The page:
Today’s window seats feature a wall of built-in cabinetry for storage and display. Keep cushions, toys or table linens inside or in drawers beneath the seat; books and decorative items can live on shelves surrounding the window. Or, create an area for your beloved pets under the seat, so Fluffy or Fido can have cozy space too. You’ll be able to store their supplies in a drawer or cubbie nearby.
In a bedroom, clothing can be easily stored in built-in drawers and armoire areas around the seat. Window seats in entry areas make a perfect spot for setting down your things or greeting the day. (Be sure to include plenty of hooks for bags and keys and room for shoes so everything can easily be put away.) You can even plan a small, triangular shaped window seat in the small area of a bathroom—just note that you may need a custom-made seat cushion!
More Inspiration: Check out This Old House for examples of both spacious and cozy window seats.
2. Space Under the Stairs.
If Harry Potter isn’t living in the cramped area under your stairs, you can turn that space into a better-utilized storage area (first, you may want to consider making a themed room for your kids.)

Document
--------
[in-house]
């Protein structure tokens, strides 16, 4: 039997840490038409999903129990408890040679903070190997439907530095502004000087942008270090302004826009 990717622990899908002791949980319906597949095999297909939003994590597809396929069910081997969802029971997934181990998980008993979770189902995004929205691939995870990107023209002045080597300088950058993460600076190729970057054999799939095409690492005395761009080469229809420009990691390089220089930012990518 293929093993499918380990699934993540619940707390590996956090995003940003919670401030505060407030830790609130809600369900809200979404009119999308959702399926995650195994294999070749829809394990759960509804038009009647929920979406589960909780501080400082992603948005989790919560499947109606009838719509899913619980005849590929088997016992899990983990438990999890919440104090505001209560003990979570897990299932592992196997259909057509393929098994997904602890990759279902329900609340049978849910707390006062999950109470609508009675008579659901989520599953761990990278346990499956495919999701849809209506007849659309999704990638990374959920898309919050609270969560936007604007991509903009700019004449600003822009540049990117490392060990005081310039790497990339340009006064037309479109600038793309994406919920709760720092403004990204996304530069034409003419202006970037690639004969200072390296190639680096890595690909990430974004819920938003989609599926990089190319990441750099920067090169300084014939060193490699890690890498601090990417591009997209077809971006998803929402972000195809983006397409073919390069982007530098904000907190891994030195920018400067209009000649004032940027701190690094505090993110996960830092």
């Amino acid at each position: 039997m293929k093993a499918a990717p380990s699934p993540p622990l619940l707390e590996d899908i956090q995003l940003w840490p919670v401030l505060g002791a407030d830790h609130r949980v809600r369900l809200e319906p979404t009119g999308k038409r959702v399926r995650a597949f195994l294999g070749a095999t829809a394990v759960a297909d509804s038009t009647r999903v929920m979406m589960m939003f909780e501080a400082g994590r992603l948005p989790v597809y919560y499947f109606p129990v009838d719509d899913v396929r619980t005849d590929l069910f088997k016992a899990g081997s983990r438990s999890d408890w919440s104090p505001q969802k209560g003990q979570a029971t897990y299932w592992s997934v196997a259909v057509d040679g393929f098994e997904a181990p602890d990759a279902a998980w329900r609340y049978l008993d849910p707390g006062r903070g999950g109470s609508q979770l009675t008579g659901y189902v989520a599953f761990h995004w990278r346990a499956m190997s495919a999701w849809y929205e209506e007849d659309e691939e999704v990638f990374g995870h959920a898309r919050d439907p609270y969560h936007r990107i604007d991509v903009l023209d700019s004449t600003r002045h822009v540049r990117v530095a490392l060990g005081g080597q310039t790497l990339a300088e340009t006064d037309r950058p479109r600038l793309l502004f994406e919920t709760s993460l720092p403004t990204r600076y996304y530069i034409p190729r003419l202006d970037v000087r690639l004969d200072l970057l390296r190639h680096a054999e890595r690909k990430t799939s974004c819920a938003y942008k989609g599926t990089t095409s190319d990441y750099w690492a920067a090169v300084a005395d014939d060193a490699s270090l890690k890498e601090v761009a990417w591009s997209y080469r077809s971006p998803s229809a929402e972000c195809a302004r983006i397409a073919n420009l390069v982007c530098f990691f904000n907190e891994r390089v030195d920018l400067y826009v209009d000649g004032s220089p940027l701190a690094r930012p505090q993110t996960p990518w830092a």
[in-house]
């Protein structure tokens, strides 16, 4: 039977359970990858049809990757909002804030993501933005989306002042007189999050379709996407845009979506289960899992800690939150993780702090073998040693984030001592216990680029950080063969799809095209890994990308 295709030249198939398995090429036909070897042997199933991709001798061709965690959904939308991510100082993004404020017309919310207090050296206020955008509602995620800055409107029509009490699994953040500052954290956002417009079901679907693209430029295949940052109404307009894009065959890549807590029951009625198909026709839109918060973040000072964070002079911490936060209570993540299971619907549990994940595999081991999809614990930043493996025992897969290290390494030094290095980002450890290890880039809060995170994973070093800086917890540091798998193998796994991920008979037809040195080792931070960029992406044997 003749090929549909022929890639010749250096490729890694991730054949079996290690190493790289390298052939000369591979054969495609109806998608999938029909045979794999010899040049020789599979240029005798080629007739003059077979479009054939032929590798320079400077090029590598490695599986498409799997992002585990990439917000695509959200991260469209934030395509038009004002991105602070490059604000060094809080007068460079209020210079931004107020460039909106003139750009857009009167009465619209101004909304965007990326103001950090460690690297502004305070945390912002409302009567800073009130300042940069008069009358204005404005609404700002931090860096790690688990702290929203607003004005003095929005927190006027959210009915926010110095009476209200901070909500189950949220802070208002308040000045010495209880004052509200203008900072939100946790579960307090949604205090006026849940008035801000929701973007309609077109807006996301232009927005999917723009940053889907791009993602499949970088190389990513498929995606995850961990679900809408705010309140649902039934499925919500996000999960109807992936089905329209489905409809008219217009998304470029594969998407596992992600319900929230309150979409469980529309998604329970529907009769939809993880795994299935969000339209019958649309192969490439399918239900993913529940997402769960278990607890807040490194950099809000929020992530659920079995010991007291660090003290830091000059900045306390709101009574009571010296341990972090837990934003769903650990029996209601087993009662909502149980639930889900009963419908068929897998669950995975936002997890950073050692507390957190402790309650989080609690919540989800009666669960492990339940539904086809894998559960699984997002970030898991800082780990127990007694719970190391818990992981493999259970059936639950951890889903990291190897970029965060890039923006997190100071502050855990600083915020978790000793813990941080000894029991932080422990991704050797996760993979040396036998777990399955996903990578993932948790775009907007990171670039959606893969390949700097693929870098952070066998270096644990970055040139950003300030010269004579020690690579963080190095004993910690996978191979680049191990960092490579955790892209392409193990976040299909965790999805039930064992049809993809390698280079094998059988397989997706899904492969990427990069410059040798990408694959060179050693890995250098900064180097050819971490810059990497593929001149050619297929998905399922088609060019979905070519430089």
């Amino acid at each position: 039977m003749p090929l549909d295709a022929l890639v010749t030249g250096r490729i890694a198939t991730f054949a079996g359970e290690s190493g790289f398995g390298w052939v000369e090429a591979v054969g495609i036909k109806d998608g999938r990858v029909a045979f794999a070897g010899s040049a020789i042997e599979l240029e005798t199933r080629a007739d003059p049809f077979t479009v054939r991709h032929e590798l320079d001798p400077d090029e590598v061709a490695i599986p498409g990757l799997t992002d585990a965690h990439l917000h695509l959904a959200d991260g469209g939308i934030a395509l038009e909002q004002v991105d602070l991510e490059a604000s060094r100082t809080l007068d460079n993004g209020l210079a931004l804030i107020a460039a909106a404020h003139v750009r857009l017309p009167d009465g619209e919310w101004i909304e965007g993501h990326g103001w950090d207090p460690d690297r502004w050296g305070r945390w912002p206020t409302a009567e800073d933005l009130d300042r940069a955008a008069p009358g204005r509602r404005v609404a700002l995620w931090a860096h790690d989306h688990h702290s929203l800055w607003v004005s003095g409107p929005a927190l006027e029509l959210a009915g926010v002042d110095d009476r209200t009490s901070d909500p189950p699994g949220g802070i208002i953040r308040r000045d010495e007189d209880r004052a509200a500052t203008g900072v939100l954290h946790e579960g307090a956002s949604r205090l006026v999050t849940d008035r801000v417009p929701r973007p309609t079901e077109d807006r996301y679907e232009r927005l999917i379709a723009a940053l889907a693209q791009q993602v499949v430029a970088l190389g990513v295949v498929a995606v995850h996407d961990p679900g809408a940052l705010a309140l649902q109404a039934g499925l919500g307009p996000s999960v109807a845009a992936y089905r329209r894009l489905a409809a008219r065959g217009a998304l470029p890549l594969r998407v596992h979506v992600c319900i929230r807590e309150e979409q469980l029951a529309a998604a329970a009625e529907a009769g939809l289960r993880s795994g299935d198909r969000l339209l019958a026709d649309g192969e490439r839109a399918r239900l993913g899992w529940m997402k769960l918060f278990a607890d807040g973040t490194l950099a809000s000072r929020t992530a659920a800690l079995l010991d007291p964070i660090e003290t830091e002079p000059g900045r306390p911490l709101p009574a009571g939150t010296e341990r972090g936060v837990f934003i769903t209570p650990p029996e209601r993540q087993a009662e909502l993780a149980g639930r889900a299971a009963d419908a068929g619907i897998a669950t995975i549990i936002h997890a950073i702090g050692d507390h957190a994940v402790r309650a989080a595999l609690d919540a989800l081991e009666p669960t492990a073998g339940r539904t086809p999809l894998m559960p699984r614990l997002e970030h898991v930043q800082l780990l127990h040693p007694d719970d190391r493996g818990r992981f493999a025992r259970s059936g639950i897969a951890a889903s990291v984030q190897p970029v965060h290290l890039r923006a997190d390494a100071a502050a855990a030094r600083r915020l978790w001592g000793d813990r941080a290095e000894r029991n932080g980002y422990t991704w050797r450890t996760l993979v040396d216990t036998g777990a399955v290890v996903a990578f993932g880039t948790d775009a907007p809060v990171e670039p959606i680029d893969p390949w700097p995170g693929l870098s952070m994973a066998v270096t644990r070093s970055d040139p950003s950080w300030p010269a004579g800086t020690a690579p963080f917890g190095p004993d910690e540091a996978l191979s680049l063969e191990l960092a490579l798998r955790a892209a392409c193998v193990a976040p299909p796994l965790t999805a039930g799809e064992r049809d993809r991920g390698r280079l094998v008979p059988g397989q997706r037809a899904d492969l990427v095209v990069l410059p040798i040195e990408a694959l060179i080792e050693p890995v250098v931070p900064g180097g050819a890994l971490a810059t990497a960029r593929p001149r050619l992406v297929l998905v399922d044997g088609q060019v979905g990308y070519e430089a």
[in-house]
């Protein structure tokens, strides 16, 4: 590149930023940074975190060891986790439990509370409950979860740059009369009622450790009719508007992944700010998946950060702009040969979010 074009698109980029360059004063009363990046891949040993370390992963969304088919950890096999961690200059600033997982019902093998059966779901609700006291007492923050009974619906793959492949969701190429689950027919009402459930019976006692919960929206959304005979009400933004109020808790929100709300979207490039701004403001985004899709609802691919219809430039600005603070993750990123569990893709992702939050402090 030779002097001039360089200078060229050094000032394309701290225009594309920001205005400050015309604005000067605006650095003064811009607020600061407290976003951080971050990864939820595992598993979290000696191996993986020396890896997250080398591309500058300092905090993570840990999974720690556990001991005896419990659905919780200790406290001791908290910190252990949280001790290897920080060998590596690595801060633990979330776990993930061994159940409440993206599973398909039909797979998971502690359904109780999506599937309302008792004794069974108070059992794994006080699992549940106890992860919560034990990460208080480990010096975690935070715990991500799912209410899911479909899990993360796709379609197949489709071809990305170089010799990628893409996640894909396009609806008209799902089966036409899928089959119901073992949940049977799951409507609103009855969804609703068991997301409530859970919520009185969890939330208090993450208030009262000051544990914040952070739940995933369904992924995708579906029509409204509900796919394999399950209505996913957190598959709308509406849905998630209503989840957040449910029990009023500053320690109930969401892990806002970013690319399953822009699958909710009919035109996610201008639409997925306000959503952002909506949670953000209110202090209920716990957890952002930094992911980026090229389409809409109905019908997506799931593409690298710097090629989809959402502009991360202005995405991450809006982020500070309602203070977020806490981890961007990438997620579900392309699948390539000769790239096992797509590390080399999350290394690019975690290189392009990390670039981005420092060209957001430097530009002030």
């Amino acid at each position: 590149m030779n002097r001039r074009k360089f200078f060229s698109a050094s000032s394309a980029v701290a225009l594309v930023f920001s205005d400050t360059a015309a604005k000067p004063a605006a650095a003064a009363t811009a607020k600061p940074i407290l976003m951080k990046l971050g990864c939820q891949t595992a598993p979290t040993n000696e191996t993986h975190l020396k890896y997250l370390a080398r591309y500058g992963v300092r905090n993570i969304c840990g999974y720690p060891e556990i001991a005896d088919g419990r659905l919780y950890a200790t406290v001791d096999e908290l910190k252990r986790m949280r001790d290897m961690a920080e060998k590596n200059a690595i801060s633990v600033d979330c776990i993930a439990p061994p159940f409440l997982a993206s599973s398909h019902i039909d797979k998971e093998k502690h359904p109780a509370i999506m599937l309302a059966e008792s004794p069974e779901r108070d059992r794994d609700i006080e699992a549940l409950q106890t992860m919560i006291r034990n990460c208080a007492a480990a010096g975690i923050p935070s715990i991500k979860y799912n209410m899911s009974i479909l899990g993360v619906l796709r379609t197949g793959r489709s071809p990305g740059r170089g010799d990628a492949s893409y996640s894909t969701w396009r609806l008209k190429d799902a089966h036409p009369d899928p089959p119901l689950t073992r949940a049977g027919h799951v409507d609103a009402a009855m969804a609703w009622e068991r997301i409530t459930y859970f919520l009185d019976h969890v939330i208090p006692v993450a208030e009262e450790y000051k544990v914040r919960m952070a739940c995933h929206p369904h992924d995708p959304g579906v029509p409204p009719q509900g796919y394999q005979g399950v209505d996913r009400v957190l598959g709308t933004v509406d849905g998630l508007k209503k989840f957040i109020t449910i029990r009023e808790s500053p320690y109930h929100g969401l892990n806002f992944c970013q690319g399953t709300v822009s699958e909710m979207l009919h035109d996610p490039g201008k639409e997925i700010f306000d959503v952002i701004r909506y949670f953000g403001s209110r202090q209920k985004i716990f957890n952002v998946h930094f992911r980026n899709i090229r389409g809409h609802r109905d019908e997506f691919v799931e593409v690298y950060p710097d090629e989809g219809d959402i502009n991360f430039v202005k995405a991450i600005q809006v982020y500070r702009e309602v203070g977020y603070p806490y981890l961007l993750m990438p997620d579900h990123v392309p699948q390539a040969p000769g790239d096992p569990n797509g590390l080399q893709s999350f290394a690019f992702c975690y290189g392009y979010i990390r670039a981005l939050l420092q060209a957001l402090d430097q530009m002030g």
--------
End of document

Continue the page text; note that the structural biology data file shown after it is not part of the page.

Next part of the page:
Bookshelves—with or without doors—are a great way to maximize the space, but it’s also a good spot for a small bench or a desk where you can tackle those tasks you just had to finish after work. Or, build a homework nook with a workspace, shelving, a drawer or two for supplies and hooks for backpacks.
Have pets? Under-the-stairs space is ideal for building in a bed area and storage for food, leashes, toys and other necessities. Another option, depending on the location of your stairs, is to build in a cupboard with compartments for brooms, mops, buckets and other cleaning supplies that you’ll want to have on hand.
More Inspiration: Houzz has some “clever ideas” for how to use that otherwise-wasted space under the stairs.
3. Full-Wall Entertainment Centers.
With the myriad of cables, boxes, speakers and other components associated with today’s high-tech entertainment systems, you need a plan for how to keep it all together. An entire wall devoted to storing the needed hardware and screens and making it easy for the family to enjoy a movie, sporting event or even just music is a great addition to today’s media-centered households.
At the center of most built-in entertainment walls is a large screen, which requires some consideration. Will you be upgrading to a larger screen at any point in the future? Some people choose to install doors over the screen area so it isn’t as prominent, or so they can center a console in the available space without it looking odd when not in use.
Be sure to plan space for storage of media, like DVDs or CDs. As more people store these digitally, the need for such physical storage may lessen, so consider what the space could be used for if your collection goes away.
And even if you have drawers and cupboards for hiding less sightly consoles and cords, remember to leave some open space. Otherwise, you risk having a whole wall of doors look dark and imposing. Keep a neutral color and use colorful accents to liven up the wall.